6. Sherlock Holmes is not the most-filmed fictional character. That is, not if you include non-humans (or partial humans). Dracula has been filmed more times than the great sleuth, at 239 times, but since Dracula is part-man, part-vampire, Holmes is the most-filmed fully human character.

sherlock17. Sherlock Holmes didn’t make deductions. At least, not most of the time. Instead, and if we want to be technically accurate, he used the logical process known as abduction. The difference between deductive and abductive reasoning is that the latter is based more on inference from observation, where the conclusion drawn may not always necessarily be true. However, in deduction, the conclusion drawn from the available data is always necessarily true. But then again, since Holmes’s reasoning always seems to be correct, perhaps it is deduction after all!

8. Holmes never says ‘Elementary, my dear Watson’. Not in the ‘canon’ of original Conan Doyle novels and stories. Holmes says ‘Elementary!’ and ‘my dear Watson’ at various points, but the idea of putting them together was a later meme, which possibly arose because it neatly conveys Holmes’s effortless superiority to his ‘dear’ friend and foil. The first recorded use of this exact phrase is actually in a P. G. Wodehouse novel of 1915, Psmith, Journalist.

9. The Sherlock Holmes Museum both is and isn’t at 221B Baker Street. Although the museum in London bears the official address ‘221B’, in line with the celebrated address from the stories, the museum’s building lies between 237 and 241 Baker Street, making it physically – if not officially – at number 239.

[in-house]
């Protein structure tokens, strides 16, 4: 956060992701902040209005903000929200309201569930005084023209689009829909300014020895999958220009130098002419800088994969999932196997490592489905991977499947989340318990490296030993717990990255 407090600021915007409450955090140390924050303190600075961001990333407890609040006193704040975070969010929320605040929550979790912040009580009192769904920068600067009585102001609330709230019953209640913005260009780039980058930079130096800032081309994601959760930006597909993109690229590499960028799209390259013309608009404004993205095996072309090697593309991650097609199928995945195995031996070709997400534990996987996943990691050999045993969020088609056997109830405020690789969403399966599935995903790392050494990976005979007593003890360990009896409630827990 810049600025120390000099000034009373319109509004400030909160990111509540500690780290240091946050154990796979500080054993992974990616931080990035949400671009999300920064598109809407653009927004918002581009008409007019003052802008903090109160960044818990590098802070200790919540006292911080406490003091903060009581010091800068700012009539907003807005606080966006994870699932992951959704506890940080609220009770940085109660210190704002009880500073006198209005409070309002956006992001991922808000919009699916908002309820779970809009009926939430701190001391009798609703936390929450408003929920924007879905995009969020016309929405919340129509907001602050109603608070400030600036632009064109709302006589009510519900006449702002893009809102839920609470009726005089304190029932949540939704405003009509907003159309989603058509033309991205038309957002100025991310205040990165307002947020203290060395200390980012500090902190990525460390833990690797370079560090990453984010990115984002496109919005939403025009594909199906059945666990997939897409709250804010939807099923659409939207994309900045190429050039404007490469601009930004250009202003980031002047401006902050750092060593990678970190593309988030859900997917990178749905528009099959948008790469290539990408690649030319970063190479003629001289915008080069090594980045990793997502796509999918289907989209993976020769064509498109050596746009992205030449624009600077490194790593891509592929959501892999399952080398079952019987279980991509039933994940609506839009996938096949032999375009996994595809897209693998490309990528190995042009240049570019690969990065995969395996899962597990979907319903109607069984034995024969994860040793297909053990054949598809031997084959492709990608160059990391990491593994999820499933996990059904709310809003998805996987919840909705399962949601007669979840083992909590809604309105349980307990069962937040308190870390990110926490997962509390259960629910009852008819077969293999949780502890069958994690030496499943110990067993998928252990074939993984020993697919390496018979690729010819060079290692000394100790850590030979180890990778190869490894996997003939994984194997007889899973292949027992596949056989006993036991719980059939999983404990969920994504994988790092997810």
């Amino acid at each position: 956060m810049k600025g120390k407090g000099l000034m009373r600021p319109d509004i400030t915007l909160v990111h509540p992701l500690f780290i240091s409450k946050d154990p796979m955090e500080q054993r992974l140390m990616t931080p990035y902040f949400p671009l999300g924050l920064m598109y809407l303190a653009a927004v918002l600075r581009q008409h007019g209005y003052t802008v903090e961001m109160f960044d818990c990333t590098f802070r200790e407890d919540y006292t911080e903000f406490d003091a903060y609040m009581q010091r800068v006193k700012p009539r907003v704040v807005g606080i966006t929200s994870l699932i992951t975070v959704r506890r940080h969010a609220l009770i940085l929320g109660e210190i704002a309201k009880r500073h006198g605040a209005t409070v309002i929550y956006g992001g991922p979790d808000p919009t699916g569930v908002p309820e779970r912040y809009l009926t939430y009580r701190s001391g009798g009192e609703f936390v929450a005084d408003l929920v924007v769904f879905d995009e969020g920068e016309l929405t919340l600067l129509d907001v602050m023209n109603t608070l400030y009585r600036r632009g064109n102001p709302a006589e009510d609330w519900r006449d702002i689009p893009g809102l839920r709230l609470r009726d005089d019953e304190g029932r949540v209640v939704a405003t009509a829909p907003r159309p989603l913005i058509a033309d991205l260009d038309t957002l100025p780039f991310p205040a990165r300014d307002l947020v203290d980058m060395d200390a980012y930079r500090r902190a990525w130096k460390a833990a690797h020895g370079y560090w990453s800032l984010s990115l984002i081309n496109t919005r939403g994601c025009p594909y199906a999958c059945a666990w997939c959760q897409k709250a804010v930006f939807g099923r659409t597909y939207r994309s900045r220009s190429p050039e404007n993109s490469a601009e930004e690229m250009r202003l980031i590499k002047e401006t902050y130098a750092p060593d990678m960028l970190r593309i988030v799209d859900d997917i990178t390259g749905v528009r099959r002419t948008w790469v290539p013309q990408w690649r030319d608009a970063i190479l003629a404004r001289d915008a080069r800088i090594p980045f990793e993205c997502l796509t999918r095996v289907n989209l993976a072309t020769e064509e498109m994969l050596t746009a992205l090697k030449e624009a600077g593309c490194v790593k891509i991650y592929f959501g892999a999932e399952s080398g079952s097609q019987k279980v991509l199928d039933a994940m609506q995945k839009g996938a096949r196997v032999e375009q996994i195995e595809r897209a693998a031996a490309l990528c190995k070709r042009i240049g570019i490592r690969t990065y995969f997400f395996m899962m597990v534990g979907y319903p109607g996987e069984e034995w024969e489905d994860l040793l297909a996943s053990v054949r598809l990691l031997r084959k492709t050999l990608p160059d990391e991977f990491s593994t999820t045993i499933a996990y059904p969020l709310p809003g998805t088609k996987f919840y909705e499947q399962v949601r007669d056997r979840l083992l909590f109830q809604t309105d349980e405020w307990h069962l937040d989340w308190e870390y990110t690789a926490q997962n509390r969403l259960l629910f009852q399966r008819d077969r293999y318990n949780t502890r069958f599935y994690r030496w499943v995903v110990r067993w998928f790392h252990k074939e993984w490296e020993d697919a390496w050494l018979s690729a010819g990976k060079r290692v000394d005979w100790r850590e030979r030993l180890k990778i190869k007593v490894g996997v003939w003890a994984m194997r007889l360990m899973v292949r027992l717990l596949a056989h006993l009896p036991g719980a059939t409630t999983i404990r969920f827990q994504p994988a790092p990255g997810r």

10. There’s more to Sir Arthur Conan Doyle than Sherlock Holmes. Much more, in fact. Among other achievements, his legal campaigning led to the establishment of the Court of Criminal Appeal. He was knighted for his journalistic work during the Second Boer War, not for his achievements in fiction, law, or medicine. We owe the word ‘grimpen’ to him (from Grimpen Mire, in The Hound of the Baskervilles). He wrote historical novels (such as The White Company and Sir Nigel, set during the fourteenth century) which he prized more highly than his detective fiction. Winston Churchill agreed, and was a devoted fan of the historical novels. Doyle also wrote science fiction romances, such as The Lost World (1912), which would inspire Michael Crichton’s Jurassic Park, and, subsequently, Steven Spielberg’s film (the sequel to the novel and film being named, in homage to Doyle, The Lost World). Doyle also took up legal causes himself: read Julian Barnes’s novel Arthur and George for his most famous real-life case. We’ve detailed some of Conan Doyle’s other extraordinary achievements in this post all about Doyle and his writing.

If this post has whetted your appetite, why not get hold of some of the greatest detective stories ever written? We recommend Sherlock Holmes Boxset (containing 10 Titles), which includes all five volumes of Conan Doyle’s Sherlock Holmes short stories, the four full-length novels, and a collection of other Sherlock-inspired fun. In other words, the entire Sherlock Holmes ‘canon’. Well worth reading. We also have more about Sherlock Holmes, and a host of other literary curiosities, in our book The Secret Library: A Book-Lovers’ Journey Through Curiosities of History.

Fans of detective fiction might also enjoy our fascinating Agatha Christie facts, featuring an interesting anecdote involving a hedgehog.